A Clean Air Blueprint for Utah: healutah.org/campaigns/ cleanair/blueprint. Save Our Canyons: Wasatch Mountain Updates
Save our water
While Salt Lake City has been working to protect the city’s watershed with a proposed Wasatch Wilderness and Watershed Protection Act (yet unpassed), the State of Utah Quality Growth Commission has been working on behalf of private land owners to eliminate water quality ordinances in order to let developers build closer to streams. Salt Lake City Mayor Jackie Biskupski strongly opposes changing watershed protection ordinances.
Salt Lake City gets over 60% of its water supply from the Wasatch Mountains watershed.
On December 28, 2016, President Obama established a new Bears Ears National Monument in southeastern Utah. Hip, hip hooray!
But don’t put away your “Protect Bears Ears” T-shirts just yet; anti-environmentalist Utah politicians are threatening to use litigation and legislation to try to undo the new monument.
Although San Juan County commissioners claim that the push for a monument came from “outside special interest groups,” in fact the plan originated with local Native American tribes seeking more influence over management of ancestral lands that are not located within current reservation boundaries. Utah Diné Bikéyah (a Navajo nonprofit organization) laid the groundwork with a mapping project asking tribal elders to identify sacred and culturally significant sites. The resulting proposal was endorsed by governments of five local tribes including Hopi, Navajo Nation, Ute Indian Tribe, Ute Mountain Ute, and Zuni Pueblo, who coordinated as members of the Bears Ears Inter-Tribal Coalition.
Environmental groups and the outdoor industry supported the Bears Ears proposal, but were not leading the effort despite false claims by Utah Republicans that they were.
At first, the tribes hoped to negotiate a Bears Ears National Monument as part of Congressman Rob Bishop’s (R-Ut-1) Public Lands Initiative (PLI), but they withdrew from the process after Utah politicians shut them out of discussions and pretended that anti-monument individuals represented the tribes as a whole.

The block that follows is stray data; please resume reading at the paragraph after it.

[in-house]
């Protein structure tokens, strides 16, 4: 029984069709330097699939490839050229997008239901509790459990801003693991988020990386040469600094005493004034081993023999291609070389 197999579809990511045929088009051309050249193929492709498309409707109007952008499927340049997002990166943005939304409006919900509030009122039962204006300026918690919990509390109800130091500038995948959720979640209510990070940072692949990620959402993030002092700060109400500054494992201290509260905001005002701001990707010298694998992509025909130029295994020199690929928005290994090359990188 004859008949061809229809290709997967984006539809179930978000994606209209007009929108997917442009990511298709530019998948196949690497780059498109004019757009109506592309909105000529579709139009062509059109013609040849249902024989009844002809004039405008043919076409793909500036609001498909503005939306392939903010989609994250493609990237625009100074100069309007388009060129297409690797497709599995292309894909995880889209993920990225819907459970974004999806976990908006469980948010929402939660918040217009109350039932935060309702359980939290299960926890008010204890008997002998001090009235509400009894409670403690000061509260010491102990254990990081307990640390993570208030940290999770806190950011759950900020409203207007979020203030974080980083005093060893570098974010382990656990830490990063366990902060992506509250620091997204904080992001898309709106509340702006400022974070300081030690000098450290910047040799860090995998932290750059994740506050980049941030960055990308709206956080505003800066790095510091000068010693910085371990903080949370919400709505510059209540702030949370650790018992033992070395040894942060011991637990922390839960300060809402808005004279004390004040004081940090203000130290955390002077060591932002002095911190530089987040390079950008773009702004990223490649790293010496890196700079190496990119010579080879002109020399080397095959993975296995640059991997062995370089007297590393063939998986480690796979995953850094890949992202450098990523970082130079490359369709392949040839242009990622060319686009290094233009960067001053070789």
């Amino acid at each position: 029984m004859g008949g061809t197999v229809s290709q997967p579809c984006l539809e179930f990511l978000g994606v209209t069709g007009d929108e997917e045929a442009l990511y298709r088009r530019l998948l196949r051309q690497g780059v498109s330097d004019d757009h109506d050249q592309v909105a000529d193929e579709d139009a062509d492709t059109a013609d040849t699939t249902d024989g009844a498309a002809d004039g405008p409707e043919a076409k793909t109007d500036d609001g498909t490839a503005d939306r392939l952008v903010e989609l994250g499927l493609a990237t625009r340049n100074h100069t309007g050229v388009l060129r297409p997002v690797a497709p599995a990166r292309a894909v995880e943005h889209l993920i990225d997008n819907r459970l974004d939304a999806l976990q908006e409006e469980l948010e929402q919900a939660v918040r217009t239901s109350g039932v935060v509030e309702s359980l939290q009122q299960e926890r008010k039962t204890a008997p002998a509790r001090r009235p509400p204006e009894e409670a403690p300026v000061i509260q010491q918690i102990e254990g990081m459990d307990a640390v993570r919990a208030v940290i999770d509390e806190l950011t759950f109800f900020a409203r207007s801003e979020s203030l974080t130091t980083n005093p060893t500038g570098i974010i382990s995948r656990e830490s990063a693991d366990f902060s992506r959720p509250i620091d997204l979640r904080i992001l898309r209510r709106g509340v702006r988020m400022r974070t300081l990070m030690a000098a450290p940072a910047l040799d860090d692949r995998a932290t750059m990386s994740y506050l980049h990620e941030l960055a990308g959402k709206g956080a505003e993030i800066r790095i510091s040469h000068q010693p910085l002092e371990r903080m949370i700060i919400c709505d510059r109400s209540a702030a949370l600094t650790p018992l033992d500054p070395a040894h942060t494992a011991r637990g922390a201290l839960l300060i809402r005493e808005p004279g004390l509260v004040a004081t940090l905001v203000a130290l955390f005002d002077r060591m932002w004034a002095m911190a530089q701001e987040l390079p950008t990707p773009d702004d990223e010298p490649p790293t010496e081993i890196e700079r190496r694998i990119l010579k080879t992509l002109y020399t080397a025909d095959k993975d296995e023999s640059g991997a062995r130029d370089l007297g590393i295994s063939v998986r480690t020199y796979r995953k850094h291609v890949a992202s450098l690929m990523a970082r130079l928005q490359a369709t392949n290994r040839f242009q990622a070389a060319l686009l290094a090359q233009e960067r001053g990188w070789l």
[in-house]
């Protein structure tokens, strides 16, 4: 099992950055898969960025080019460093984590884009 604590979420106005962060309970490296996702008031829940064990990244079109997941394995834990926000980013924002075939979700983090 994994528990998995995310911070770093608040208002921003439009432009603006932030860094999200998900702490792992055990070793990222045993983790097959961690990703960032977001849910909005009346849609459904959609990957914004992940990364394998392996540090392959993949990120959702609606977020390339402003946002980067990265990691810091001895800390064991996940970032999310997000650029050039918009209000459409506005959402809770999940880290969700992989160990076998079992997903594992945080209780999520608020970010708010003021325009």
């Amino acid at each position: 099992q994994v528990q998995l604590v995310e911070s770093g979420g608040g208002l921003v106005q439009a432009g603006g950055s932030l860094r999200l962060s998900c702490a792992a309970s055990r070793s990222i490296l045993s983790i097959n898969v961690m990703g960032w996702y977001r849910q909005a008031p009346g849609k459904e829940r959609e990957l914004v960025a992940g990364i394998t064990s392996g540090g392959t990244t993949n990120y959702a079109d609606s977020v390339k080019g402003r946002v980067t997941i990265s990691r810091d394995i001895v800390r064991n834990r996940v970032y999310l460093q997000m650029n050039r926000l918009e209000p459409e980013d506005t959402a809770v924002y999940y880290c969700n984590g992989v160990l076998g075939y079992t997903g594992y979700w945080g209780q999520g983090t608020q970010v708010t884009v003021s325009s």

A letter sent from the Inter-Tribal Coalition on December 31, 2015 to Bishop and Jason Chaffetz (R-UT-3), complained, “Our strenuous efforts to participate in the PLI, and related proceedings before that over the course of the past six years, have been consistently stonewalled. We have never been taken seriously.” The letter concluded, “We don’t feel we can wait any longer before engaging with the Obama Administration concerning our proposal in the hope that they will advance our proposal via the Antiquities Act.“ In the end, tribal leaders did meet President Obama, and he did establish a 1.35 million acre monument.
The next fight for Bears Ears will be to keep the U.S. Congress and Republican-controlled Trump Administration from reducing the Monument size or eliminating it all together. Trump has nominated Ryan Zinke, a Republican congressman from Montana, as Secretary of the Interior. During his confirmation hearing, Zinke was asked about Bears Ears. He stated that he did not believe that the designation could be completely undone, but also said that the president has the authority to amend a monument. If Zinke is appointed, he said that he will visit Utah and make a recommendation to the president.
Proclamation: Establishment of the Bears Ears National Monument: blm.gov/sites/blm.gov/files/documents/files/ 2016bearsears.prc_.rel_.pdf; www.biologicaldiversity.org/news/press_releases/2017/public-lands-01-04-2017.php